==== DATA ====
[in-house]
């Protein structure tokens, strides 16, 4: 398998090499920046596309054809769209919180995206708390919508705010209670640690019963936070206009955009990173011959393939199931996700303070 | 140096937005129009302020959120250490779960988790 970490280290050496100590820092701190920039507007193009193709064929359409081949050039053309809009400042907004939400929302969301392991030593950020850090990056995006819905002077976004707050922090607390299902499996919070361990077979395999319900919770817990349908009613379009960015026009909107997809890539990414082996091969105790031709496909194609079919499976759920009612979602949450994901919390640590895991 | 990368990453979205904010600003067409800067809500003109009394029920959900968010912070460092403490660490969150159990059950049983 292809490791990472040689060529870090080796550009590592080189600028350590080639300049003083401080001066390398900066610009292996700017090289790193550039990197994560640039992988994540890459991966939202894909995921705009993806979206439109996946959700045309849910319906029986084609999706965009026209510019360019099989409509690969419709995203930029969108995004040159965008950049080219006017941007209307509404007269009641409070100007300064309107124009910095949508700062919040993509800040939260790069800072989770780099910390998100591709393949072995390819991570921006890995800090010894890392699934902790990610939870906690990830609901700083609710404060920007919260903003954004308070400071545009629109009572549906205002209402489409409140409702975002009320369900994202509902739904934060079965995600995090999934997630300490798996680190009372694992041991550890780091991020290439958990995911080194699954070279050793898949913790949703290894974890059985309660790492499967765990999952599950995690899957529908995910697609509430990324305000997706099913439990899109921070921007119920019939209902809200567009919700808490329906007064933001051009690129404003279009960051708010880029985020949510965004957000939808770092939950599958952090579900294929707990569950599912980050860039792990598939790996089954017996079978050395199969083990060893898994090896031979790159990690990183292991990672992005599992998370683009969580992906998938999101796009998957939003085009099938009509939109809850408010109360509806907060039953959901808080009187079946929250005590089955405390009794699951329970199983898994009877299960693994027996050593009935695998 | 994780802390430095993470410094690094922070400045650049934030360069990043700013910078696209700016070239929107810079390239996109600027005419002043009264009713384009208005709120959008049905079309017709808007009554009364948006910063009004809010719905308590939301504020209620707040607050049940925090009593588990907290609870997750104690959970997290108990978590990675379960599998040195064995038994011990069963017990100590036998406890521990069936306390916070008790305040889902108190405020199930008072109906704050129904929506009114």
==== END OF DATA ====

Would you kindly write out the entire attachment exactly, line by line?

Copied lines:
[in-house]
């Protein structure tokens, strides 16, 4: 398998090499920046596309054809769209919180995206708390919508705010209670640690019963936070206009955009990173011959393939199931996700303070 | 140096937005129009302020959120250490779960988790 970490280290050496100590820092701190920039507007193009193709064929359409081949050039053309809009400042907004939400929302969301392991030593950020850090990056995006819905002077976004707050922090607390299902499996919070361990077979395999319900919770817990349908009613379009960015026009909107997809890539990414082996091969105790031709496909194609079919499976759920009612979602949450994901919390640590895991 | 990368990453979205904010600003067409800067809500003109009394029920959900968010912070460092403490660490969150159990059950049983 292809490791990472040689060529870090080796550009590592080189600028350590080639300049003083401080001066390398900066610009292996700017090289790193550039990197994560640039992988994540890459991966939202894909995921705009993806979206439109996946959700045309849910319906029986084609999706965009026209510019360019099989409509690969419709995203930029969108995004040159965008950049080219006017941007209307509404007269009641409070100007300064309107124009910095949508700062919040993509800040939260790069800072989770780099910390998100591709393949072995390819991570921006890995800090010894890392699934902790990610939870906690990830609901700083609710404060920007919260903003954004308070400071545009629109009572549906205002209402489409409140409702975002009320369900994202509902739904934060079965995600995090999934997630300490798996680190009372694992041991550890780091991020290439958990995911080194699954070279050793898949913790949703290894974890059985309660790492499967765990999952599950995690899957529908995910697609509430990324305000997706099913439990899109921070921007119920019939209902809200567009919700808490329906007064933001051009690129404003279009960051708010880029985020949510965004957000939808770092939950599958952090579900294929707990569950599912980050860039792990598939790996089954017996079978050395199969083990060893898994090896031979790159990690990183292991990672992005599992998370683009969580992906998938999101796009998957939003085009099938009509939109809850408010109360509806907060039953959901808080009187079946929250005590089955405390009794699951329970199983898994009877299960693994027996050593009935695998 | 994780802390430095993470410094690094922070400045650049934030360069990043700013910078696209700016070239929107810079390239996109600027005419002043009264009713384009208005709120959008049905079309017709808007009554009364948006910063009004809010719905308590939301504020209620707040607050049940925090009593588990907290609870997750104690959970997290108990978590990675379960599998040195064995038994011990069963017990100590036998406890521990069936306390916070008790305040889902108190405020199930008072109906704050129904929506009114």